The breeze flows through me as if I’m no longer here. I feel like a moth-eaten flag, drooping on a pole. At the café, I ask the waitress for outdoor seating anyway. People try not to stare, but I know the children can’t help it. My body hums like a human pan flute as I order an iced tea and hover an inch above my chair, unable to plant myself down. I wrap my flower-printed dress about my legs, thinking about how this didn’t used to happen. How I used to feel more solid.
A paper butterfly flits off a boutique store window display. It swoops and flutters across the cobbled street and comes to rest on my knee, on one of the flowers of my dress. The paper wing contains a piece of a vintage ad with a woman’s face folded in the center. One of her eyes gazes at me. I can’t see her lips, but I know she is smiling below her folded caption:
Dr. Wrigley’s Every-Ailment Syr—
Cure coughs, heada—
A tasty mint fla—
I have no desire to touch the butterfly, to let it crawl on my finger, to level its eyes with mine and exchange a moment in which I will feel something, a connection, and in the next moment let it fly away and leave me alone with something I will fail to describe.
I touch the paper butterfly anyway, and it wilts and falls to the ground without fanfare. What once was magic is now a scrap of trash. The waitress comes by with a broom and ushers it into a dustpan with some flecks of food and hair and street dust.
As predicted, I’m still left with something that I fail to describe. Something that leaves a memory residue on my finger that shudders up my arm into my mind like an itch that can’t be scratched. Like a ghost who cannot feel the chair at her back.
I run my fingers in the grooves of my table, admiring the sturdy wood, burnished by the oils of a thousand hands resting upon it over the years. A ring of water collects around my glass, staining the wood darker as the sun warms my iced tea. A woman at a table near mine stretches out her arms and bathes in the sun, somehow embracing something that is even less solid than I am.
Envious, I stretch out my arms as she does. I don’t feel the light or the warmth as I once did; that memory of limbs and foliage is as vague and weightless as the butterfly. Instead, I feel the sensation of something heavy on my knee. Isn’t there always something heavy on a person’s knee? The weight of a crossed leg, the hand of a lover, a child bouncing to the tune of Yankee Doodle, the ache of arthritis … the weight of emptiness left behind when the hand of the lover is gone or when the child grows too old to bounce.
The weight I feel is none of those things. It is the little flower on the pattern of my dress giving way to a burgeoning fruit. At first it is a small bump swelling, stretching, filling itself with fabric flesh. It reddens like the parts of a girl that grow into a woman.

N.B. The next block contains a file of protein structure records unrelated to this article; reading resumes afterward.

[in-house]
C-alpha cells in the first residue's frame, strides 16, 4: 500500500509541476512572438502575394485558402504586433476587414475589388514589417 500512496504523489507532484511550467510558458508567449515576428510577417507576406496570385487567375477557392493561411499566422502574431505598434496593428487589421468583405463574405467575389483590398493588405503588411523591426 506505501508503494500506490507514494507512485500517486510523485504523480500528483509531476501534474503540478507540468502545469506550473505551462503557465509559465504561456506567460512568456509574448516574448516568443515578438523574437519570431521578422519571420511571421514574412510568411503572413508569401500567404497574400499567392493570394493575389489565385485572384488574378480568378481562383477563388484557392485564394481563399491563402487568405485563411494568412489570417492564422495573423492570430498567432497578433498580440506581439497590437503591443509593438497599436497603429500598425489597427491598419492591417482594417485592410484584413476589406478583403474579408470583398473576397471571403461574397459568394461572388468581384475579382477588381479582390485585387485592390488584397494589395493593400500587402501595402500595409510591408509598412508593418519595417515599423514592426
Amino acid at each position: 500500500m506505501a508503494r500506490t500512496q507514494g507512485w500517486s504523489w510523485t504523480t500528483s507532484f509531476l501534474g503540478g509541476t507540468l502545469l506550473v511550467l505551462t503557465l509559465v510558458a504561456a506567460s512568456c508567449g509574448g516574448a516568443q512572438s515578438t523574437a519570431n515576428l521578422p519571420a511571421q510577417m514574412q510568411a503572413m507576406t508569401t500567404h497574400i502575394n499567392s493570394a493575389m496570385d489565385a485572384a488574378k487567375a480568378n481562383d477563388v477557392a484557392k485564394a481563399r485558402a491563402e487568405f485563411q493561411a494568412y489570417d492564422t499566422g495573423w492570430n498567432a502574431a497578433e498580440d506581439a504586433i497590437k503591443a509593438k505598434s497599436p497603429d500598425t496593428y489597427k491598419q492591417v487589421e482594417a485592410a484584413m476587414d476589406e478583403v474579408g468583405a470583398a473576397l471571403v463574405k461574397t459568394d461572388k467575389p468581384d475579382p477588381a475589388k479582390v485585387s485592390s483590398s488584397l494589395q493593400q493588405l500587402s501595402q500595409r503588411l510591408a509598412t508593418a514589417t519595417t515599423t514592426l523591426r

When it is ripe, I pluck it from my dress and dig in my fingers. It’s moist inside, and the sweet scent entices me to squeeze it over my open mouth so that the juice drips onto my tongue. As I swallow, a seed bursts forth from the flesh and shoots into my mouth. As I swallow, the fabric seed sticks like a lump in my throat. I cough and gag and my eyes water. It goes down hard. Even the adults stare now.
In shame, I throw the fruit to the ground and smooth out my dress. There’s a hole where the flower used to be. The waitress comes around again with the broom and sweeps up the fruit scrap of my dress.
I finish my tea, feeling the flavors wrap around my tongue. I wave the waitress for another. She brings it. And then another and another. The more I drink, the more solid I feel, like a kind of strength surging, slowing my pulse, hardening my lungs. The breeze curves around me like ribbons.
I sink into the chair for the first time. Roots shoot out from my feet and burrow into cracks in the sidewalk until their hairy tips reach the earth, anchoring me to my spot. It’s not a bad spot, after all. A spot where people will hold out their hands to catch petals flying in the wind, making it look like snow in the springtime.
A shell of smooth bark closes around me, and I’m swaddled in my true skin. My body no longer sounds like a pan flute, and by the time the waitress brings my check, I have only flowers to pay her with. She plucks one from me.
Barbara Christina Witmer is a New Jersey native with a degree in English: Creative Writing from the University of Rochester. Her work has been previously published in Xenith, Whole Beast Rag, Eunoia Review, and Farther Stars Than These. She can also be found on Twitter via @bwchristina.
What person or thing gives her a sensation of floating? “‘Interlude’ by Maxfield Parrish. I am in love with portraiture and neoclassical paintings, but when I saw “Interlude” in person, the Parrish blue sky was intoxicating. It was almost like dreaming, as if the painting could have swept me from my feet and absorbed me into the scene. I’ll never forget that moment.”
Art — Priscilla Boatwright is an illustrator and writer working in San Antonio. She is fascinated with myth, magic, and the connections between cultural identity and art. Priscilla received her BFA in illustration at the Rhode Island School of Design. See more of her artwork at http://cargocollective.com/boatart.
Back to Issue 5: Things that Float